Another effect is that withdrawals would influence the borrow/lend market as well as futures trading. Once withdrawals are enabled, staking becomes a very similar alternative to lending out ETH and earning interest on borrow/lend platforms. Therefore, if the lending interest rate is low, people might be less incentivized to lend their ETH, rather than stake them. In the end, it might also make the borrow rate higher and approaching a level after accounting for slightly better liquidity situation compared to staking due to minimum withdrawal delays. For example, the current lending rate of 1% on Aave for ETH might seem a bit low once the liquidity premium can be reduced post-Shanghai fork.
In the futures market, another phenomenon may manifest. Once the basis for ETH delivery futures is above 0, one can effectively buy spot and stake, and at the same time enter a short futures position to hedge delta. By doing so, one can capture the staking yield + basis at the same time, which would cast doubts on whether a futures basis that makes this yield much higher than, e.g., USD borrow cost, would exist post-Shanghai once this trade becomes relatively attractive and easier to execute.
In summary, the selling pressure due to ETH unlocks post-Shanghai fork is not as exaggerated as some voices have indicated, while achieving higher staking ratio is a more likely scenario after this fork. However, it will be advisable to monitor the exit queue closely post-Shanghai fork to track if there is an indication of validator exit spikes, which might cause market unrest.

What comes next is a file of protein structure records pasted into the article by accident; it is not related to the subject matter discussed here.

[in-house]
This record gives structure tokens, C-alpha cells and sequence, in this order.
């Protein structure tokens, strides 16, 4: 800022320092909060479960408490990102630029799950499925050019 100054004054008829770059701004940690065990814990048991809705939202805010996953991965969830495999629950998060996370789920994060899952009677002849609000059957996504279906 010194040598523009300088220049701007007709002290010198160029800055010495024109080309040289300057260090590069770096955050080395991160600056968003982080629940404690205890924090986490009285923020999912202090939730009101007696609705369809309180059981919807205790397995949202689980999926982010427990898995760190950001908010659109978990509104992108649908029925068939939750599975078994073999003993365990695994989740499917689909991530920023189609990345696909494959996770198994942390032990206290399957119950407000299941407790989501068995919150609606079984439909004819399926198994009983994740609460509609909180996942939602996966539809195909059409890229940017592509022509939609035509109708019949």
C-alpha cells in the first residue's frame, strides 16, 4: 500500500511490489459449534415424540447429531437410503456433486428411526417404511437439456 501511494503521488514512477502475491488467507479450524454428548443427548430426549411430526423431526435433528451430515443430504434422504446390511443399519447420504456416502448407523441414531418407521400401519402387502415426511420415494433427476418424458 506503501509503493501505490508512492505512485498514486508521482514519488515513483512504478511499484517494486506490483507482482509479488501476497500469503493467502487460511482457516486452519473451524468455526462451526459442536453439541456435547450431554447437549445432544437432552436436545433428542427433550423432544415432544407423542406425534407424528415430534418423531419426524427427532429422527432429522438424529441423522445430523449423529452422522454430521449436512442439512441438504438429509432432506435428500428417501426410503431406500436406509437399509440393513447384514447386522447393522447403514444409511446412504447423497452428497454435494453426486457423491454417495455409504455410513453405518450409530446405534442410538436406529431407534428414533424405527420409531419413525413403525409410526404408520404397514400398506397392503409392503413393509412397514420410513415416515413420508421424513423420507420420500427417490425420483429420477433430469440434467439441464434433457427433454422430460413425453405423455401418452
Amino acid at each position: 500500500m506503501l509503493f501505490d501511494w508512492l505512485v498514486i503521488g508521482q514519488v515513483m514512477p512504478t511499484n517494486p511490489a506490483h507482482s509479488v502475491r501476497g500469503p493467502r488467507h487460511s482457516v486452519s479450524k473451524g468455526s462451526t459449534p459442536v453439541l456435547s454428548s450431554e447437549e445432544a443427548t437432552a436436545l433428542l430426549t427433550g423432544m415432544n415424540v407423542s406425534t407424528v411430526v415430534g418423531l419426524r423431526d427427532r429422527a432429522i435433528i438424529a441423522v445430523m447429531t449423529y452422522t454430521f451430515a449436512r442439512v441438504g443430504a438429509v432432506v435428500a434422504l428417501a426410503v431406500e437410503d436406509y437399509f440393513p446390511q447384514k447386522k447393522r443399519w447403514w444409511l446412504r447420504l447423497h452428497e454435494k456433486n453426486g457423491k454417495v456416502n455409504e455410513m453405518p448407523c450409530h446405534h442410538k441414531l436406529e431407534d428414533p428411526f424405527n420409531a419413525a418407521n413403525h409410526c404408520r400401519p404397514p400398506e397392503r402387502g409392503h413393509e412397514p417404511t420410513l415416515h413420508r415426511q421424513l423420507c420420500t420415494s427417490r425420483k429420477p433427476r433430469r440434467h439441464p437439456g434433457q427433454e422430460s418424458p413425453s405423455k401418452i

Currently the Shanghai fork is in the final stage of release, with target date in March 2023. Major development work has been done. To prioritize withdrawal, the ETH devs also pushed back the implementation of some other EIPs that are not directly relevant or would cause delay to the Shanghai fork.
One of the most important things to keep an eye on for any major release on Mainnet is the corresponding Testnet. Historically Testnets were usually launched several weeks to months before the Mainnet launch. The first public Testnet - Zhejiang Testnet – has been launched on the 1st of Feb at 15:00 UTC 2023 and implements all the final Shanghai EIPs – resources are https://zhejiang.beaconcha.in/ and https://notes.ethereum.org/@launchpad/zhejiang . Sepolia, the next testnet, will be live on 28th Feb. For those who run validators, please follow this announcement https://blog.ethereum.org/2023/02/21/sepolia-shapella-announcement . After Sepolia is successfully tested, Goerli would be the next testnet. Given the level of complexity of this fork, minimum one month of testing on Testnet should be sufficient to meet the deadline of March 2023 (or at the latest early-mid April) for Mainnet.
In addition, the community will be following the announcements from Ethereum Foundation (EF) regarding the release time. Since the Merge, EF has been organizing community calls from time to time before major releases. These community calls are much less technical compared to the core dev meetings and more information can be found at https://github.com/ethereum/pm/issues .
For more information about Shanghai fork withdrawal mechanisms, please refer to the official FAQ published by the Ethereum Foundation at https://notes.ethereum.org/@launchpad/withdrawals-faq .
Beacon Chain explorer: https://beaconcha.in
Zhejiang Testnet explorer: https://zhejiang.beaconcha.in/
Zhejiang Testnet instructions: https://notes.ethereum.org/@launchpad/zhejiang
Beacon Chain deposit contract: https://etherscan.io/address/0x00000000219ab540356cbb839cbe05303d7705fa
Ethereum Foundation meetings: https://github.com/ethereum/pm/issues
Shanghai fork FAQ: https://notes.ethereum.org/@launchpad/withdrawals-faq